Go on, it makes so much sense. It is brilliant to hear someone in the public eye talk so candidly about their faith.

And now you have read it, let me remind you of what I think is one of the most powerful things he said. The interviewer is responding to Bono’s statement about Jesus’ death on the cross:

Assayas: That’s a great idea, no denying it. Such great hope is wonderful, even though it’s close to lunacy, in my view. Christ has his rank among the world’s great thinkers. But Son of God, isn’t that farfetched?

Bono: No, it’s not farfetched to me. Look, the secular response to the Christ story always goes like this: he was a great prophet, obviously a very interesting guy, had a lot to say along the lines of other great prophets, be they Elijah, Muhammad, Buddha, or Confucius. But actually Christ doesn’t allow you that. He doesn’t let you off that hook. Christ says: No. I’m not saying I’m a teacher, don’t call me teacher. I’m not saying I’m a prophet. I’m saying: “I’m the Messiah.” I’m saying: “I am God incarnate.” And people say: No, no, please, just be a prophet. A prophet, we can take. You’re a bit eccentric. We’ve had John the Baptist eating locusts and wild honey, we can handle that. But don’t mention the “M” word! Because, you know, we’re gonna have to crucify you. And he goes: No, no. I know you’re expecting me to come back with an army, and set you free from these creeps, but actually I am the Messiah. At this point, everyone starts staring at their shoes, and says: Oh, my God, he’s gonna keep saying this. So what you’re left with is: either Christ was who He said He was the Messiah or a complete nutcase. I mean, we’re talking nutcase on the level of Charles Manson. This man was like some of the people we’ve been talking about earlier. This man was strapping himself to a bomb, and had “King of the Jews” on his head, and, as they were putting him up on the Cross, was going: OK, martyrdom, here we go. Bring on the pain! I can take it. I’m not joking here. The idea that the entire course of civilization for over half of the globe could have its fate changed and turned upside-down by a nutcase, for me, that’s farfetched.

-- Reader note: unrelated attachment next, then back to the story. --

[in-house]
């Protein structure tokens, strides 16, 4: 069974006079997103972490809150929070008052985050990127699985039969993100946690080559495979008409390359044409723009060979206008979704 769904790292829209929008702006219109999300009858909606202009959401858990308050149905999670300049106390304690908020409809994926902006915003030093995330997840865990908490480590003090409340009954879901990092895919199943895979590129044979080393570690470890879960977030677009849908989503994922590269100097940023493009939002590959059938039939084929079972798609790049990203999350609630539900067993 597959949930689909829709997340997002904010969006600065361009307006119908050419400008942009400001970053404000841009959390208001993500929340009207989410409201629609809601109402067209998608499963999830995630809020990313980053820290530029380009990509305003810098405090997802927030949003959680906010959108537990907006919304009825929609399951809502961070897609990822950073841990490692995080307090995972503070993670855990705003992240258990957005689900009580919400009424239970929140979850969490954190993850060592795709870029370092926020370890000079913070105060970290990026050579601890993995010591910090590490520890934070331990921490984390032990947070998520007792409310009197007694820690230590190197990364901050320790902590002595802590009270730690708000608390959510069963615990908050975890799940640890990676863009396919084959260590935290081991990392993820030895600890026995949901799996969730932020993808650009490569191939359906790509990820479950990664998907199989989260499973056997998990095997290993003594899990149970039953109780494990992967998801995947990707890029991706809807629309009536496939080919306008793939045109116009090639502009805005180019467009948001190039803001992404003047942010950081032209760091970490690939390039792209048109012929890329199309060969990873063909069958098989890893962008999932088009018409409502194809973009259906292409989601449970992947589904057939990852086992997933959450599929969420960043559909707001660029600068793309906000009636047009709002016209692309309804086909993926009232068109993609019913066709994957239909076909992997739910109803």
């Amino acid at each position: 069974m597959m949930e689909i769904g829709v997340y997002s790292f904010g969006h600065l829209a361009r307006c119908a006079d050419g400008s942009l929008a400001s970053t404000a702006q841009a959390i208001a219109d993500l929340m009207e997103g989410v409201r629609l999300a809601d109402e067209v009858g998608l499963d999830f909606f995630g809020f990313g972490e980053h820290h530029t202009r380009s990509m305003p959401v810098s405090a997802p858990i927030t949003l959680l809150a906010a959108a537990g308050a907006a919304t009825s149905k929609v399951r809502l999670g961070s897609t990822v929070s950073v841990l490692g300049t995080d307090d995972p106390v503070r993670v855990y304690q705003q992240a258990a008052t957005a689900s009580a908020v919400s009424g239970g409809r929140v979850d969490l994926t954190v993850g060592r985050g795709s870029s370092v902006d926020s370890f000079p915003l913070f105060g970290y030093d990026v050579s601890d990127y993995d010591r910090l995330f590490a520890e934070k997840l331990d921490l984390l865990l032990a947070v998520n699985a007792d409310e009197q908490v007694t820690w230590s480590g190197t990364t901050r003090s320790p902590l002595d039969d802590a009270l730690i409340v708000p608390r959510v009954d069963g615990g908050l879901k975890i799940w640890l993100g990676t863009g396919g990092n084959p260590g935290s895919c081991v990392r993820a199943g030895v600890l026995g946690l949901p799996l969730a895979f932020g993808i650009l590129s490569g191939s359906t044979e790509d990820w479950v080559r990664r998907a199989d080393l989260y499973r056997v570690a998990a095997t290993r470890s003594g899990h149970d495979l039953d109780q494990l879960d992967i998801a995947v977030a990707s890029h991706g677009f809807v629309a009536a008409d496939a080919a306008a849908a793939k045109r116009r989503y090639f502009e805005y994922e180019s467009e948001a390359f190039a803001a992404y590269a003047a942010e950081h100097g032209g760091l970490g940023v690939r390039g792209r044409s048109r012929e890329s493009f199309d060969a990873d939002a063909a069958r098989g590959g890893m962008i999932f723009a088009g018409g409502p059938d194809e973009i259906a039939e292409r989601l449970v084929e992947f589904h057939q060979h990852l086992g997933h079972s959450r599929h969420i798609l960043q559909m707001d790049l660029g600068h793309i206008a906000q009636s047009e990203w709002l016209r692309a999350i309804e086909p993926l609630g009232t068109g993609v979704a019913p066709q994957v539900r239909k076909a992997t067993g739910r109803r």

Be blessed, be a blessing.